That night left me with the seed of a thought.  The seed grew over the next few days and became an idea: I could write a story about a glowing tombstone.  The action would start with a group of kids seeking out the local legend, except their search would uncover the proper stone…because this stone wanted to be found.  I sat down and wrote the first chapter.  Then another the next day.  And a third.  Soon I had nearly 50 pages of what would certainly become my first full-length novel.

That’s when it struck me.  I was more excited writing this story than I had been writing any of the mysteries.  I love reading mysteries and have a great respect for those who write them, but the plotting, the suspects, the placement of clues and red herrings…it was all so tedious.  I’d already had all the fun creating the story with my notes.  Not this time, though.  This time I didn’t know exactly where the story was headed.  I didn’t have a set cast of characters and I didn’t know who might live or die.  This story could take any turn I wanted.

Sure, it needed to follow some rules.  I couldn’t have demons pop out of cinnamon buns at the church bake sale.  But you see where I’m going with this, right?  I’d stumbled upon a different way of storytelling where I could have the excitement of inventing the story while I was writing it instead of before I wrote it.  The only limit was my imagination, and I’m a fairly odd duck so that wasn’t an issue.  For me, discovering the story is where the fun lies.  Mystery was out and horror was in.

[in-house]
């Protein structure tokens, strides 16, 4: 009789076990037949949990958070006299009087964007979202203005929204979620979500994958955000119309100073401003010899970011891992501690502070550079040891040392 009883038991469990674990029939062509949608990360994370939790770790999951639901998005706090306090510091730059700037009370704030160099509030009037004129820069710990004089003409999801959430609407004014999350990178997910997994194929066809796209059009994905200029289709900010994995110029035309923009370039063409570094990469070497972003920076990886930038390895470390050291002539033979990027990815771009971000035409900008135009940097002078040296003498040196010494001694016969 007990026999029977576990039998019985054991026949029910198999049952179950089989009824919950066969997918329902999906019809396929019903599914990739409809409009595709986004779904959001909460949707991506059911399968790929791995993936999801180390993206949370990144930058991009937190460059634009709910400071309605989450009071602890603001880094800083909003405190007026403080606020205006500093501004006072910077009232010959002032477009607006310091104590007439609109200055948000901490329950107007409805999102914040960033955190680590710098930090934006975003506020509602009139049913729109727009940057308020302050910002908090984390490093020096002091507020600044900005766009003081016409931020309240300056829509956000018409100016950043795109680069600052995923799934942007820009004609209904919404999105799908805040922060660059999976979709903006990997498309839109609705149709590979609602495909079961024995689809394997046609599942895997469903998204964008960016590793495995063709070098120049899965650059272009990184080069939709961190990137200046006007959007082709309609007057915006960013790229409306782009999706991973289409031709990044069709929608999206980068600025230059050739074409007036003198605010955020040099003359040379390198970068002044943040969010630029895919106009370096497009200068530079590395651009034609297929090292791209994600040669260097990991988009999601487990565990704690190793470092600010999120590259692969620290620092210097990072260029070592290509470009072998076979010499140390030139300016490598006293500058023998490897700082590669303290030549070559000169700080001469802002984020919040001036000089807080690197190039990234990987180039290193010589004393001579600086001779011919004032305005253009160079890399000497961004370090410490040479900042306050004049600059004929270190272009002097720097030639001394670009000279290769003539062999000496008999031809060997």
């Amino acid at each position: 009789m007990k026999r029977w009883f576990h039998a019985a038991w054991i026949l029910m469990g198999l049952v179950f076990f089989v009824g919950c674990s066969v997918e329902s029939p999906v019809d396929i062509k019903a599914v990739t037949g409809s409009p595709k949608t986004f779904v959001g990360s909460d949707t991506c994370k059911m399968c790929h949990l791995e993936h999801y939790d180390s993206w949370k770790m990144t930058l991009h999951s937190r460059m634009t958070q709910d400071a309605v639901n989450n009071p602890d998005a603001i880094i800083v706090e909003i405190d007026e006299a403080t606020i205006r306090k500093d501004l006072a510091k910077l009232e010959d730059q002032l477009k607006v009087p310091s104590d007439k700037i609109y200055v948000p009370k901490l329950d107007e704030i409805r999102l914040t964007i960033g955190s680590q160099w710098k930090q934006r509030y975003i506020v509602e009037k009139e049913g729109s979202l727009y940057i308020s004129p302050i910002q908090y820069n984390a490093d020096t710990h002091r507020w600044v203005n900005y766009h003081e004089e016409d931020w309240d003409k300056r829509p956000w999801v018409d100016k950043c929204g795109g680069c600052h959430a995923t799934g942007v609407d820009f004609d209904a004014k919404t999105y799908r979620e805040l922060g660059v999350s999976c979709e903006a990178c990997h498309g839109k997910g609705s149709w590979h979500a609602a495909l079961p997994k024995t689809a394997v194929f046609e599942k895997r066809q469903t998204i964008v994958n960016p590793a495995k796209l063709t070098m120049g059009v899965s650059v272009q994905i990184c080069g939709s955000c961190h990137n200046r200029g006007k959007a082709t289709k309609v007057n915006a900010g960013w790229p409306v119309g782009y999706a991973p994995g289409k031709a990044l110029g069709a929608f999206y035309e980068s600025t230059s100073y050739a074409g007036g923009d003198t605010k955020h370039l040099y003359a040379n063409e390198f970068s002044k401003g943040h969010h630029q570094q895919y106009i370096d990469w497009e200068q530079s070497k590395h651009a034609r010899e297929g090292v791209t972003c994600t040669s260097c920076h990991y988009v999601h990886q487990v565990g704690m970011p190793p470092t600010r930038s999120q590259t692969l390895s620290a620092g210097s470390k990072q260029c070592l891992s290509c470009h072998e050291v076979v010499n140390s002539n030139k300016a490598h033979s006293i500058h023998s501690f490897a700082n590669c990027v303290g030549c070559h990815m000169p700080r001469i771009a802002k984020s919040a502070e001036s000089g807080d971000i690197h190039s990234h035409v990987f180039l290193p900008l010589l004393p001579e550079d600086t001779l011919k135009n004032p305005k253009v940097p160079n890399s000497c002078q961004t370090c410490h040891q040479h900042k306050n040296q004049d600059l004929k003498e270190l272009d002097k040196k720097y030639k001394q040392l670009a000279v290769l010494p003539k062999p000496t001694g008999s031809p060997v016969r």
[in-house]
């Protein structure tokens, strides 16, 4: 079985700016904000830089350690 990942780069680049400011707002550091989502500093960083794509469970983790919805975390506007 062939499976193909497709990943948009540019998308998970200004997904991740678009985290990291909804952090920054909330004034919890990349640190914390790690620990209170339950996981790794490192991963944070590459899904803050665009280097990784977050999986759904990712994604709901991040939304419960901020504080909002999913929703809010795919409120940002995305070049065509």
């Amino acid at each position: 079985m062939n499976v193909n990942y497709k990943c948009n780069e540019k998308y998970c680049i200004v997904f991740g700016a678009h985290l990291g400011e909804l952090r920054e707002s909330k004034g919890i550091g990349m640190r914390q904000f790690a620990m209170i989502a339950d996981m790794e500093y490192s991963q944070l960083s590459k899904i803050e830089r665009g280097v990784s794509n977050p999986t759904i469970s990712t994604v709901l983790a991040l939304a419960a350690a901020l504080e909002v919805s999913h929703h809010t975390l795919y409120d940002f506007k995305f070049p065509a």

That moonlit drive down a country road literally changed my life.  If I’d never made the switch from mysteries, the truth is I may not have continued to write.  The pages of that first unfinished novel are long gone, and I’m okay with that.  I was just finding my style.  The characters were clichéd, the prose was simplistic, the dialogue was laughable, and the setting was trite.

But the story is still a part of me.  And while I’m curious to see just what is buried in that grave, I don’t know that I’ll ever attempt to put the words back on paper.

When you find something and it’s flawed, but it shapes you for the better, should you go back and fix it?

 

If you also dig the occasional booze, broads, and bullets story, I invite you to check out Mickey Spillane if you haven’t already.

Or, you prefer a creepier tale, check out my new novel Good Deeds.

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This entry was posted on Tuesday, August 2nd, 2011 at 11:47 pm and is filed under Musings. You can follow any responses to this entry through the RSS 2.0 feed. You can leave a response, or trackback from your own site.

One comment

 1 

Your article was excellent and erdtuie.

September 14th, 2011 at 3:23 pm

One Trackback/Ping

  1. D. Miles Martin » Blog Archive » A Kid Goes (Chris) Baty    Oct 18 2011 / 2am:

    […] them, and so I now write horror and dark fantasy.  I wrote about that transition in a previous post.  What I need to talk about here is my process for writing those early […]